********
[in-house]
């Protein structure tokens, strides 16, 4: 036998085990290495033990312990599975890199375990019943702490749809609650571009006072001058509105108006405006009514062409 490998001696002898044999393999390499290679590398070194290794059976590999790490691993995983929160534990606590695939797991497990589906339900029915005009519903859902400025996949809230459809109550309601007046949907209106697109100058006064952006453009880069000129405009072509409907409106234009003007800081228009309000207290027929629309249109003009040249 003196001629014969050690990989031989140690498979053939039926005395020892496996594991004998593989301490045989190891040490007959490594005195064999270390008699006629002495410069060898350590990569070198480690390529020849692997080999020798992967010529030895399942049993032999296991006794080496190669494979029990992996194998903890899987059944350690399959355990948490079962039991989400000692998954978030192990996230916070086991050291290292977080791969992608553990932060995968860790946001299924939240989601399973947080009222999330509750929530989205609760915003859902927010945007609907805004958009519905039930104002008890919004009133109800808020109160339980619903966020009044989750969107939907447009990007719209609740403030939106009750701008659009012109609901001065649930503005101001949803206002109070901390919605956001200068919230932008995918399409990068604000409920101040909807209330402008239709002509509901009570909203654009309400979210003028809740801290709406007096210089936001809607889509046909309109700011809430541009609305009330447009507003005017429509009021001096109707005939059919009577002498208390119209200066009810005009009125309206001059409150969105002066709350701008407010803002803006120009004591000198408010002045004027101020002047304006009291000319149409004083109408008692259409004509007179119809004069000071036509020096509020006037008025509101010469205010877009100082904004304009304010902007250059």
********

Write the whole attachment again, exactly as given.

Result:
[in-house]
């Protein structure tokens, strides 16, 4: 036998085990290495033990312990599975890199375990019943702490749809609650571009006072001058509105108006405006009514062409 490998001696002898044999393999390499290679590398070194290794059976590999790490691993995983929160534990606590695939797991497990589906339900029915005009519903859902400025996949809230459809109550309601007046949907209106697109100058006064952006453009880069000129405009072509409907409106234009003007800081228009309000207290027929629309249109003009040249 003196001629014969050690990989031989140690498979053939039926005395020892496996594991004998593989301490045989190891040490007959490594005195064999270390008699006629002495410069060898350590990569070198480690390529020849692997080999020798992967010529030895399942049993032999296991006794080496190669494979029990992996194998903890899987059944350690399959355990948490079962039991989400000692998954978030192990996230916070086991050291290292977080791969992608553990932060995968860790946001299924939240989601399973947080009222999330509750929530989205609760915003859902927010945007609907805004958009519905039930104002008890919004009133109800808020109160339980619903966020009044989750969107939907447009990007719209609740403030939106009750701008659009012109609901001065649930503005101001949803206002109070901390919605956001200068919230932008995918399409990068604000409920101040909807209330402008239709002509509901009570909203654009309400979210003028809740801290709406007096210089936001809607889509046909309109700011809430541009609305009330447009507003005017429509009021001096109707005939059919009577002498208390119209200066009810005009009125309206001059409150969105002066709350701008407010803002803006120009004591000198408010002045004027101020002047304006009291000319149409004083109408008692259409004509007179119809004069000071036509020096509020006037008025509101010469205010877009100082904004304009304010902007250059």